So, according to our experience, option 2 is more likely to get performance at QNNPACK level. (Note that, tensorize micro kernel looks to be a must for performance in such scenario due to the limitation of TVM codegen.) There could be other design that has more outstanding performance, but we have not gone that far.

## Development efficiency

As @FrozenGene has addressed, we proposed new quantization-dedicated operators such as `q_conv2d` (NHWC layout) which has very different schedule when compared to normal conv2d. We eventually chose to add these operators because we failed to get sound performance in modified `conv2d`.

As we need brand new schedule for (basically) all new operators, there is much work lies ahead. So, I think one potential advantage of option 1 is it can reuse the existing schedule by simply modify `conv2d`. This is more easy to get the work done, though we may not get an extremely good performance - which maybe fine for most people.

## Quantization technology

I think many people are interested in trying out quantization technique without the dependency to TensorFlow/TFLite. This is out of this topic, let’s simply ignore it…

## One more thing

Please always keep in mind that, the Requantize which converts INT32 accumulated result into INT8 is needed, and should be part of quantization version conv2d.

So, to summarize, regarding @janimesh 's proposals, I think option 1 may get performance similar to TFLite, while option 2 is more capable of enabling powerful tensorize design.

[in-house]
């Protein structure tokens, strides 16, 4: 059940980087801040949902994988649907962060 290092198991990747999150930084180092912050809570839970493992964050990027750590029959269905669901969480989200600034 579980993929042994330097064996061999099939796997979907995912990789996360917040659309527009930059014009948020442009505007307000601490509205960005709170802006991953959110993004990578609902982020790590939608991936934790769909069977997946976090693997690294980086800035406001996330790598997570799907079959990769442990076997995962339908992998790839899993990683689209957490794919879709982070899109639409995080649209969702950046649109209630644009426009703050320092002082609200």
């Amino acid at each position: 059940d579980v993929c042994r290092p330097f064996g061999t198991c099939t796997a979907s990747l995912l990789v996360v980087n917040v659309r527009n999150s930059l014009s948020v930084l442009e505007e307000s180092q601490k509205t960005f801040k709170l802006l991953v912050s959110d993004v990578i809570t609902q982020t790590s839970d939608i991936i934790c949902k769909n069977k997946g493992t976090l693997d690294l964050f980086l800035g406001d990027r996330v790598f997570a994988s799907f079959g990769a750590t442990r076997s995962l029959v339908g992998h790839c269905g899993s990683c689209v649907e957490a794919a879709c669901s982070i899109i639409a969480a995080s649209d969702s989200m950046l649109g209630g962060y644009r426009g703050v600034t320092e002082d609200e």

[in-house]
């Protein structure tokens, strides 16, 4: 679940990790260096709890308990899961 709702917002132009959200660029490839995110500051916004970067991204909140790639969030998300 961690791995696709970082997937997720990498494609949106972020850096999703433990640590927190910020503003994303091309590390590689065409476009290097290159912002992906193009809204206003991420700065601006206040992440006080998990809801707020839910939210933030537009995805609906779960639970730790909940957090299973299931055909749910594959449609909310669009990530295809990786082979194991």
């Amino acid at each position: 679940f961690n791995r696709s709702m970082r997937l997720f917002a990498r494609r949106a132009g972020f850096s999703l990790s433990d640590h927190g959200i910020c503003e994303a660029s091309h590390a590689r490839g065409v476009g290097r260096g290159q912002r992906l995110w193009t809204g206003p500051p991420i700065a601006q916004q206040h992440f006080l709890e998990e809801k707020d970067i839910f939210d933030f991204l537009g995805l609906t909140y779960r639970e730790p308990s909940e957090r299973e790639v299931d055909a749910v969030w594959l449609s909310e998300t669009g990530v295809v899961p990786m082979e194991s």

Thanks.

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``````int32x4_t  vmlal_s16(int32x4_t a, int16x4_t b, int16x4_t c);    // VMLAL.S16 q0,d0,d0
``````

We don’t have

``````int32x4_t  vmlal_sxx(int32x4_t a, int8x4_t b, int8x4_t c);    // VMLAL.S16 q0,d0,d0
``````

Insert pad is one option, however, as described in this RFC: https://github.com/dmlc/tvm/issues/2682 the pad can not be fused and lead to worse performance. In option 2, we could make `q_conv2d` accept input_zero_point, and make pad’s the value is input_zero_point. So, for option 2, if we have `q_conv2d`'s api, the pad issue is not problem.

Loved this detailed explanation. Thanks. Let me think about this in little more detail. I need to understand the intermediate INT32 register argument.

One other axis that complicates this whole design space I guess is HW support. Intel VNNI performs 4 INT8 reductions in a INT32 register. Given this makes compute very fast, it is unclear without any experiments if Intel machines have similar performance bottlenecks as ARM. I think it would require efforts like yours on the Intel side as well to find the tradeoffs.

I see. That makes sense.

One other axis that complicates this whole design space I guess is HW support

Yes. It’s very important to clarify what is the most important to take into consideration. On one hand, TVM can hardly automatically generates instructions such as `VNNI` or `VMLAL` for logic like `sum(a[m][k].astype("int32") * b[n][k].astype("int32"))` where `a` and `b` are INT8 data according to our experiment. (Actually we are very curious how to get this done.) Therefore tensorize seems to be a must for performance, otherwise the performance advantage of quantization cannot outperform FP32 much. On the other hand, tensorize needs to be rewritten for targets of different ISA, including x86 with different SSE/AVX extension, armv7a, armv8a and etc.